0
$\begingroup$

I've found a material explaining the sample and hold operation pretty well, but there's one thing I can't understand.

http://www.springer.com/cda/content/document/cda_downloaddocument/9781848001183-c1.pdf?SGWID=0-0-45-484012-p173780368

Next, we would like to take this ideally sampled signal and hold the values between samples. As we have a train of impulses with the correct areas, we need a “block” that takes an impulse with area A, transforms it into a rectangular pulse of height A that starts at the time at which the delta function is input to the block, and persists for exactly Ts seconds. A little bit of thought shows that what we need is a linear, time-invariant (LTI) filter whose impulse response, h(t), is 1 between t = 0 and t = Ts and is zero elsewhere.

How do we know this is the impulse response that will give us a pulse of HEIGHT A, not area A? Could anyone explain this "a little bit of thought" part? Thanks in advance.

$\endgroup$
  • $\begingroup$ It's sad to see, as late as 2008, that some author is still confused about the role and functions of the Sample-and-Hold (a device that sometimes precedes an A/D converter in the signal path) and the Zero-order Hold which is a hypothetical device (which is LTI) that is needed to model the hold state of a conventional D/A converter between sample instances. The author, S. Engelberg, is mistaken and repeats a mistake that was in early textbooks on DSP. Sample-and-Hold (S/H) is not the same as Zero-order Hold (ZOH). $\endgroup$ – robert bristow-johnson Mar 20 '14 at 3:07
2
$\begingroup$

An impulse of "area" $A$ means $A\delta(t)$. The nomenclature arises because $\displaystyle \int_{-\infty}^\infty A\delta(t) \,\mathrm dt = A,$ that is, the "area under the curve" is $A$.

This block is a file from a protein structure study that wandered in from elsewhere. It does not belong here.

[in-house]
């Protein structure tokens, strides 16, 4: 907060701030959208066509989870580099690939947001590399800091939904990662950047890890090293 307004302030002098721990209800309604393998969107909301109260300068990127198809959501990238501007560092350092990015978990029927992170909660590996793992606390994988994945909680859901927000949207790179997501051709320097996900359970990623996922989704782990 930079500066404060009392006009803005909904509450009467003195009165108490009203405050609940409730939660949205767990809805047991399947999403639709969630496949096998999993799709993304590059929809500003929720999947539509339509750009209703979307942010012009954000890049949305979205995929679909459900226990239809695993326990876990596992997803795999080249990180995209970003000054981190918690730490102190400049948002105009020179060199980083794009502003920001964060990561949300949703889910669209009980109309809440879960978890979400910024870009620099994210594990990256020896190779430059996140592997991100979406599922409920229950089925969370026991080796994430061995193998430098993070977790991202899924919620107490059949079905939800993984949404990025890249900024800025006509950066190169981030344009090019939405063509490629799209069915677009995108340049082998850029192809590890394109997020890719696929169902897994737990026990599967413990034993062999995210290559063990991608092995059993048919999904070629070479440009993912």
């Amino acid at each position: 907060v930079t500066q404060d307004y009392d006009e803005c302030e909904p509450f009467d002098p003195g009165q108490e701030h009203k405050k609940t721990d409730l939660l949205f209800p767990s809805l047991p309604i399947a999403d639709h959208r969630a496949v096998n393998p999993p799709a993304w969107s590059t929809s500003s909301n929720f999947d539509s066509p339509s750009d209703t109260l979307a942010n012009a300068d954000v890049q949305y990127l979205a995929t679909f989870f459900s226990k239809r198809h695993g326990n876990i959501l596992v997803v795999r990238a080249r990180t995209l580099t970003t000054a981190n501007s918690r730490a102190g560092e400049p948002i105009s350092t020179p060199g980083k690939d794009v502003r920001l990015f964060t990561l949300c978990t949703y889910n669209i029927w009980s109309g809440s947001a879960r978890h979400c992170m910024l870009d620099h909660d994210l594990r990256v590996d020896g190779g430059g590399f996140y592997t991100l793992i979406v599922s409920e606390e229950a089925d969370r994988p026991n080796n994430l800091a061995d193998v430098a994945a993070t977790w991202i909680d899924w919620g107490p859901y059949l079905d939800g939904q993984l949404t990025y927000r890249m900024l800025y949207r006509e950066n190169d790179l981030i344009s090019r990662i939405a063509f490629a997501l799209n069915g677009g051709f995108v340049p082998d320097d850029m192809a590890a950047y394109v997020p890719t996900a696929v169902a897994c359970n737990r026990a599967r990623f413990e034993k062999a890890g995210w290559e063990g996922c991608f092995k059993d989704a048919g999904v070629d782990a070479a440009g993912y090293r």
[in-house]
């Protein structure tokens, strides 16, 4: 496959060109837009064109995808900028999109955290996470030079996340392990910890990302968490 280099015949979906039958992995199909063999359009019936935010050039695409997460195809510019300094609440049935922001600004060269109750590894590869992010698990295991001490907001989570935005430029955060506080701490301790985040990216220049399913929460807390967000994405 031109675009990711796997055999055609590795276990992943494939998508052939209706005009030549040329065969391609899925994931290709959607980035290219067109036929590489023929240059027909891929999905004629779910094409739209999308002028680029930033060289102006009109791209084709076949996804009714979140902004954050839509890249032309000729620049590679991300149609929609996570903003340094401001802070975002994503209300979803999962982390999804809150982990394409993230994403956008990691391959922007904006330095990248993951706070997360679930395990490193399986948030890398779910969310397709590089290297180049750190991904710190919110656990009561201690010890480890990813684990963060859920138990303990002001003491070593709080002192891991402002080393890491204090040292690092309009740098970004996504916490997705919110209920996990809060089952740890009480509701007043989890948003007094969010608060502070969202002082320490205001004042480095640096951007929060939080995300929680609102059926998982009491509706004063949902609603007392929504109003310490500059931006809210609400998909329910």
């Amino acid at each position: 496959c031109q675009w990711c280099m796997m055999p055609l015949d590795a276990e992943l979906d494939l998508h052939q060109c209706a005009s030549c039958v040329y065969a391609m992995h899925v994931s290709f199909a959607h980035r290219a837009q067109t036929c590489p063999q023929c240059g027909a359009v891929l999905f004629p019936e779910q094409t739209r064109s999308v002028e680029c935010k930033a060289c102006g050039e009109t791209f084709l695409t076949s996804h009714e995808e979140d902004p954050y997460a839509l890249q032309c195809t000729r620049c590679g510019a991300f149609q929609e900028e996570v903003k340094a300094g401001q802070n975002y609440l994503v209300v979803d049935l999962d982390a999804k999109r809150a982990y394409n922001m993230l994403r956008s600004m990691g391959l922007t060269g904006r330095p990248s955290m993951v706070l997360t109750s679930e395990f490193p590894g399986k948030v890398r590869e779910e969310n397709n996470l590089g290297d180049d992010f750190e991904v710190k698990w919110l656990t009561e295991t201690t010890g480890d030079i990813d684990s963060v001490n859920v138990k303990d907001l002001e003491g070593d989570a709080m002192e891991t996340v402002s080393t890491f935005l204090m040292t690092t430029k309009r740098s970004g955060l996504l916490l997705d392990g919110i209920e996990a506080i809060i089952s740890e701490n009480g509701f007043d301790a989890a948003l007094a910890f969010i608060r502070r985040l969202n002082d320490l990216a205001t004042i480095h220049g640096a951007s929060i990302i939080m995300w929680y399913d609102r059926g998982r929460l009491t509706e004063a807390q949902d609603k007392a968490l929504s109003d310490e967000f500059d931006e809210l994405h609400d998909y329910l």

Since the system is linear and time-invariant, and the response to input $\delta(t)$ is a pulse of height $1$ and duration from $0$ to $T_s$, the response to $A\delta(t)$ is a pulse of height $A$ and duration from $0$ to $T_s$. Its "area" is $AT_s$, that is, $A$ multiplied by the area $T_s$ of the response to the unit impulse.

$\endgroup$
0
$\begingroup$

Some little bits of thought:

  • the system behaves constantly at any time, turning an impulse into a rectangle => it is time invariant. One can also say that the system needs to transform an impulse into a rectangle but does not now when it will arrive;
  • linear, because if two impulses are superimposed then the heights will be added, not mixed or masked in any other way;
  • the time range between t and Ts should be obvious;
  • the desired output is the height of the impulse (which carries the information), but this value needs to be kept during a certain amount of time Ts to be able to be observed. Thus, what the sample-and-hold should output is a rectangle height A and width Ts. The sample part needs to detect the amplitude A of the signal, while the hold part need to maintain it during Ts seconds.
$\endgroup$

Your Answer

By clicking “Post Your Answer”, you agree to our terms of service, privacy policy and cookie policy

Not the answer you're looking for? Browse other questions tagged or ask your own question.